Friday, April 29, 2016

Ethics in Photojournalism

http://web.mit.edu/drb/Public/PhotoThesis/

Last year, I was at Red Hook.  There was an accident.  A rider crashed.  I took a few pictures of it.  A bystander said "Come on man!" to express his disapproval, I guess.

There were designated volunteers and EMS on scene for incidents like that.


Tuesday, April 19, 2016

iMovie and File Format

I use iMovie because predictably it's "free" if you own or have access to a Mac.  Arguably it's an easier to use video editing software and relatively stable.  I used a bunch of Linux video editing software and they just crashed and burnt every few minutes.

Here is the biggest discovery ever for me.

I notice iMovie actually lags when editing, that's it stutters as I try to edit the footage or video clips.  That prompted me to try out Final Cut Pro X and the problem went away, seemingly.  After my FCPX expired after the one-month trial period, I was hard pressed to pay $300 to own a working copy.  I mean if you make money out of it, it seems like a bargain.  I am going to spare my thoughts on this.

After some Google searches, I think I found out why the stuttering.  I think it has to do with the source file format.

In FCPX, I edit the MOV files directly from my Nikon D7000, as I can de-squeeze my anamorphic footage in FCPX without changing the file format first.  I don't remember if I ever used HandBrake to un-squeeze and then edit in FCPX and if so did it show any lagging at all.

iMovie doesn't allow me to un-squeeze the footage while editing.  So I used HandBrake to un-squeeze the footage to 2.35:1 and along the way I think I compressed the file quite a lot.  And I think hence the difficulty of iMovie when editing.  I am assuming iMovie has trouble editing "highly" ompressed mp4 files.  The file was changed to mpeg4 in mp4.

I now de-squeeze files in H.264 (default mpeg4) in mp4 and retain a higher bit rate at 8000kb/s (default is 1000).  When I edit them in  iMovie, it doesn't lag anymore.

A word of caution:  I really don't know for sure, just want to share my experience.  When it becomes technical stuff which video editing is, I just test it out to see what works or works better without spending tons of money or time reading up.

Also, I use a Nikon hack to increase the recording bit rate at I think 65mbps in 1080p at 24fps.  I am sure along the way when I use HandBrake to de-squeeze a lot of data are lost.  Still when editing the stutter goes away.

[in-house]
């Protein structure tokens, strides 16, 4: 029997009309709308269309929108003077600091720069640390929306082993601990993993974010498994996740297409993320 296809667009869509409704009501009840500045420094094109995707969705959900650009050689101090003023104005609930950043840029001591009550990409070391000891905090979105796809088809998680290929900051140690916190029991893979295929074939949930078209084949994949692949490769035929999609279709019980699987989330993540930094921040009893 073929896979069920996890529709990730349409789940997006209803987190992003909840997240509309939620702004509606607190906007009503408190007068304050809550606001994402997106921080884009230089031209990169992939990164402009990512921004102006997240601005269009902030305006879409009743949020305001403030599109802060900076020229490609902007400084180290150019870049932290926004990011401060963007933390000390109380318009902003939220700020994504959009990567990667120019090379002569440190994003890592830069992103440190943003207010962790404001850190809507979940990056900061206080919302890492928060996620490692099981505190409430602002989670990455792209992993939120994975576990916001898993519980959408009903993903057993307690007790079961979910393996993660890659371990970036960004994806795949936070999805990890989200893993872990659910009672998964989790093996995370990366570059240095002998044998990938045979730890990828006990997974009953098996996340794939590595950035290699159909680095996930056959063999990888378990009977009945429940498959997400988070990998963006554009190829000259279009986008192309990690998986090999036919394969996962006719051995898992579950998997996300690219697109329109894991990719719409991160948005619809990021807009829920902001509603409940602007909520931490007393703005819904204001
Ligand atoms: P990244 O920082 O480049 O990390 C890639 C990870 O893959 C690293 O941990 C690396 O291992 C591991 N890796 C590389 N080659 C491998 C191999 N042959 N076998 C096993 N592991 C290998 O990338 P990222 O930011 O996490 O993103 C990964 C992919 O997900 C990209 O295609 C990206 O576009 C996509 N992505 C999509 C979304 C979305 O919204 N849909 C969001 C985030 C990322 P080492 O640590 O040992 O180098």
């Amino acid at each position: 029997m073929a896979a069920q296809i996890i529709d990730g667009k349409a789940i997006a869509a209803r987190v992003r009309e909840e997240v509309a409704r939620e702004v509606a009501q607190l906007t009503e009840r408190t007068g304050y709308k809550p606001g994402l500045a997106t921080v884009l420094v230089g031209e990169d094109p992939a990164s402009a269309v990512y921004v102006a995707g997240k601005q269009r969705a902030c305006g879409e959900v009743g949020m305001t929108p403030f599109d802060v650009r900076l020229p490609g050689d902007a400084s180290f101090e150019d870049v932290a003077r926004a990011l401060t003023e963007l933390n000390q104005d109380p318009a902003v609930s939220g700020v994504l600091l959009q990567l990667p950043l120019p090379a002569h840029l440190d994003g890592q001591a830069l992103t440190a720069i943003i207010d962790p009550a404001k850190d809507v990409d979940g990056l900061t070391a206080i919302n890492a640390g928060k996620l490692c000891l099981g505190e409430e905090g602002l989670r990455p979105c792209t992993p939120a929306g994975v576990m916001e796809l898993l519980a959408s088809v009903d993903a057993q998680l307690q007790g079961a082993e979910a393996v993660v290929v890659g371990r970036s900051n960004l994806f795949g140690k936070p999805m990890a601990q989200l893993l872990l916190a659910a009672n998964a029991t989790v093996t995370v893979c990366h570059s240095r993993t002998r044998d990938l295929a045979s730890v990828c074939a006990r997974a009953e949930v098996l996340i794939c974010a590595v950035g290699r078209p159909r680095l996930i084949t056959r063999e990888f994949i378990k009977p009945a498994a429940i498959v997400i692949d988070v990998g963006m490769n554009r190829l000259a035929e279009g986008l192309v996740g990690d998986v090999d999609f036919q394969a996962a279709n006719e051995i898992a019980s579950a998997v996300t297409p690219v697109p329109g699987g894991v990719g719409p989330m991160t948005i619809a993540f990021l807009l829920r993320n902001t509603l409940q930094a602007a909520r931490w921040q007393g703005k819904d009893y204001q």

Monday, April 11, 2016

Flash Sync, Again

The thing with flash sync is you know about it and sometimes you just have to ignore it.



I was shooting the velodrome again this past Sunday and I would just like to shoot some back light fill flash using my Nikkor 16-35 f/4 to mix things up a bit.

exif tells me the above were shot at f/9, 1/500 and f/8, 1/640.  I probably used 1/8 of the power of the Sunpak 120J.  The max sync of the D700 is at 1/250s but since the ambient was so bright  there were no noticeable black half frame to speak of.  The riders were riding fast and close, 1/640 can barely stop the action.  The subject was about 10 feet away so the motion blur was not too obvious unless viewed at 100%.  Maybe I have to shoot at 1/800 of a second?  I routinely shoot at 1/1000 of a second just so I am sure I got clean shots.

Friday, April 01, 2016

Flash Sync

Just when I thought I have it down like long time ago, I got confused again, none other than from Nikon USA, or in this case Dave Black or the editor or both of them. http://www.nikonusa.com/en/learn-and-explore/article/huceaq1c/using-auto-fp-high-speed-sync-to-illuminate-fast-sports-action.html

My understanding (mind you, I always got things wrong) is Auto FP doesn't stop fast action.  Auto FP provides pulses of light continuously for the duration of the shutter staying open.  Essentially FP sync is like sunlight or continuous lighting.

Apparently Dave Black's article kind of implies or states that FP high speed sync stops action or has to do with shooting actions.  I know it says illuminate fast sports action.  FP high speed, in my mind, has to do with using a bigger aperture, the fact that it uses a high speed is just incidental and not an end as to stop action.  Because it can't.  Of course, Dave Black proves otherwise or so it seems.

So once again, I am confused.

Since I am pretty much a desktop photographer, I can't be or won't be testing what I read.

Here is another article on the topic, the guy is apparently a genius.


Monday, February 29, 2016

The Mermaid (2016)